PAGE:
Users Guide

Handling the Microphone:

While the clamp assembly is quite rugged, it’s best to avoid ever touching the microphone chassis, especially the tip containing the microphone capsule, but rather to ALWAYS HANDLE THE MICROPHONE BY THE RUBBER O-RING AS SHOWN ABOVE.  Because this microphone was designed to be as light as possible, there is no heavy cage or grille assembly protecting the capsule.  The foam windscreen actually does a better job of of protecting the capsule since it’s shock absorptive nature will protect the microphone if it is ever dropped (in addition to keeping wind and foreign objects from getting into the capsupe).  For this reason, KEEP THE WINDSCREEN ON AT ALL TIMES - especially during storage and transport.

Do not attempt to open the capsule, it is permanently bonded together in fabrication.  Doing so will tear the delicately soldered leads out of the back of the mic capsule - The cylindrical microphone chassis is the least repairable part of the microphone system.

 


It is best never to adjust the angle of the copper base of the shockmount, or rather to only adjust it once and leave it alone (making sure that the screw is as tight as possible to avoid it coming loose during playing).  There is a compressed steel lockwasher between the copper and aluminum whose teeth ‘bite’ into both metals, thereby holding the angle at maximum strength.  For a pandeiro, it is best to have the microphone pointed across the center of the drum at the opposite bearing edge (where the skin meets the shell).  This will give you the most ‘natural’ balance between drum tones and the platinelas.  You don’t need to worry about this too much, just be aware that pointing the microphone too close to the skin will cause excessive low frequency rumble, even on non-bass tones due to the proximity effect.

Likewise, the screw holding the plastic shockloop is firmly embedded into the plastic of the loop and is best left alone.  If you must change or adjust this for any reason, it’s best to replace the shockloop completely so that the screw will embed into virgin plastic.  A simple zip-tie will work for a replacement shockloop.

During transport, the O-ring can get re-positioned inside the loop and therefore it’s always a good idea to lightly pinch the base of the shockloop (between the copper terminal and the rubber O-ring) before performing to be sure  that the rubber O-ring is touching the loop around the outsite of it’s circumference.  

The microphone cable and its connectors, as in any audio system, should be handled with great care.  Take the time to coil the cable when not in use and don’t let it get kinked or tied in knots.  I use the highest quality cable and connectors available (responsible for over a quarter of the materials cost, yet something I’m unwilling to skimp on), however they are still relatively fragile and should never be yanked or pulled.  The mini-XLR that connection between the microphone chassis and the cable is particularly delicate.  Cable length should be kept to 10’ or less.  That said, a few players have 12’ cables and have reported no problems.  If you do not need extra footage, it’s best not to have it since it will only be more cable to tangle and make your microphone more susceptible to RFI.  I personally prefer a more manageable 8’.  If you play lapstyle or seated, you may prefer an even shorter length to avoid tangles.  You can purchase replacement cables from me for $40.00.  The cable is wired as all typical microphone cables (pin1=gnd, pin2=hot) and can be repaired by anyone with basic soldering skills (just note that the orientation of the pin numbers differs on the mini XLR and standard XLR connectors).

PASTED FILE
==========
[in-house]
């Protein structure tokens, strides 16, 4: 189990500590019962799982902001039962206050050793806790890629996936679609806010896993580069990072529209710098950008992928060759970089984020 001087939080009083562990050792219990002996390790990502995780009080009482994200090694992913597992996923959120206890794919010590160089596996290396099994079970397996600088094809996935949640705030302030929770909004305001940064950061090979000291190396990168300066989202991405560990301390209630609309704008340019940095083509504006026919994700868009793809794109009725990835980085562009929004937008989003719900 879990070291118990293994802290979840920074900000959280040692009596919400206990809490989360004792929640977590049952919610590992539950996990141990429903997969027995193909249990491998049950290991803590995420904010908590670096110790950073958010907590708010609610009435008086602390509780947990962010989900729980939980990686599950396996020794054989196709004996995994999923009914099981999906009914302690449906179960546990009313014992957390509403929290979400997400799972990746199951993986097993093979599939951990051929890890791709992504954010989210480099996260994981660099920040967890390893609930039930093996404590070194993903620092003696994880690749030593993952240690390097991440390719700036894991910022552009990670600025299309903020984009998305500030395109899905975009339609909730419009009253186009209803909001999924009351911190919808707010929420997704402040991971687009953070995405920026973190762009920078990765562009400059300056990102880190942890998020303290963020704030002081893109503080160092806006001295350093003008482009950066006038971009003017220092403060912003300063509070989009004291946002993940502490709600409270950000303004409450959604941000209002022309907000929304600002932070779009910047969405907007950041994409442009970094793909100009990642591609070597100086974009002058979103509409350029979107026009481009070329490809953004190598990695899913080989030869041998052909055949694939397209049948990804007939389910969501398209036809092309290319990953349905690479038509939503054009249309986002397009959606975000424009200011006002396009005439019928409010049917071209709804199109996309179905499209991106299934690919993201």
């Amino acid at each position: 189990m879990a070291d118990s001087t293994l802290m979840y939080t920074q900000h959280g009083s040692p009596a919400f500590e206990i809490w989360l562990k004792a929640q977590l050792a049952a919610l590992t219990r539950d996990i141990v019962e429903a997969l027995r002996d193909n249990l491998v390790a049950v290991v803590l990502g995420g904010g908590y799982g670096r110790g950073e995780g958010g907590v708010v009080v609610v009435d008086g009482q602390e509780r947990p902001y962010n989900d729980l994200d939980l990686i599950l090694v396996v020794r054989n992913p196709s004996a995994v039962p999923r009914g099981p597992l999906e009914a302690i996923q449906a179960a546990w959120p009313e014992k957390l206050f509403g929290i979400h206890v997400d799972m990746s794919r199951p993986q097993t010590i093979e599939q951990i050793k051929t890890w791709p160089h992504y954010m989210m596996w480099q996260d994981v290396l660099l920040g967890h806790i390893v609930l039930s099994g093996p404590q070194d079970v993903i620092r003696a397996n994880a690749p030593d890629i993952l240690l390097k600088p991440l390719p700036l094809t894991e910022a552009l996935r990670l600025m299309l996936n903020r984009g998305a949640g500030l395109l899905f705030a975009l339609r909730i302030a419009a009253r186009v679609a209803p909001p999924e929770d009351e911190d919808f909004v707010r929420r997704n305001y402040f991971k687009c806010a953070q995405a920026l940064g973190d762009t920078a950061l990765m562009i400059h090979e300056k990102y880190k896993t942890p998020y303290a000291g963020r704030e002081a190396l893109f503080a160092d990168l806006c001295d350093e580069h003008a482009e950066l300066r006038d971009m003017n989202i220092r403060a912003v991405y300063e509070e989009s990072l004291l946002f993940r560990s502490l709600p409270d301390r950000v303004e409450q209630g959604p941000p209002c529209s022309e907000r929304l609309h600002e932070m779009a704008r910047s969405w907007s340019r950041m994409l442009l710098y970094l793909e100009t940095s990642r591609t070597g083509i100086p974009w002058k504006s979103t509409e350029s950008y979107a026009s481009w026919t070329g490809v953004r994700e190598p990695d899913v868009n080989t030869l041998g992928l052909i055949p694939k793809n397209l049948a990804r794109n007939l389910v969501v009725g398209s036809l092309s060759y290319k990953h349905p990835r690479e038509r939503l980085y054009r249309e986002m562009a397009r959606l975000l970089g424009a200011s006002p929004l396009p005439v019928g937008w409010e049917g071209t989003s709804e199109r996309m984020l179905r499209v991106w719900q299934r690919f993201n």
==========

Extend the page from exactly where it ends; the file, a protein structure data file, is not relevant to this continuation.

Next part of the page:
Because the XLR output is balanced and low impedance, length of the XLR feeding the sound system does not matter and can run for hundreds of feet without interference or signal degradation.

The switchable 1/4” output is ‘instrument level’ (like the output of an electric guitar or bass) and runs should be kept as short as possible.  This output is ideal for feeding electronic effects and/or the input of a bass guitar amplifier.  (Yes, guitar amps will work too, only their sound tends to be too nasal and mid-rangy for my taste.  I find Bass or Keyboard amps sound best due to the broad [very low to very high] frequency spectrum they’re designed to reproduce)

All that said, this microphone is incredibly durable and has withstood considerable abuses during prototyping, testing, and gigging.  Treat it with the same care as your instrument and it will last forever.

Fitting The Clamp:

This is the very first thing that you should do once you have received your microphone.  In order to properly fit your microphone to your drum, you will need a 5/16” wrench to fit the adjustable locknut. A narrow adjustable wrench will also work, but DO NOT USE PLIERS as they will strip the outside of the locknut. Once you’ve fitted your clamp, the locknut will hold its place and you will be able to move you microphone on and off the drum freely, without the need to re-fit.

The idea here is to sandwich the shell of your drum in between the aluminum planks of the clamp so that the planks are perfectly parallel.  Begin with the wingunt loose and pinch to the clamp to sandwich the drum shell between your thumb and index fingers:  

Use your wrench to move the locknut so that it touches the outside of the clamp, keeping the aluminum planks parallel:
When done properly, you will be able to tighten the wingnut and the two aluminum planks should firmly sandwich your drum’s shell between them.  The rubber pad on the inside of the clamp will slightly compress to fit snugly to any uneven or curvy surface on the drum’s shell:
 Not like this:                          Nor like This:
The sandwich clamp is at maximum tensional integrity (clamping force) when the planks are parallel and tightening the wingnut beyond that point will NOT result in a more secure grip.  In fact if overtightened, the clamp’s integrity will be forever compromised.  Just take the time to fit the clamp properly, with the proper tools and in good lighting, and you will get the perfect fit with a moderately firm clamping.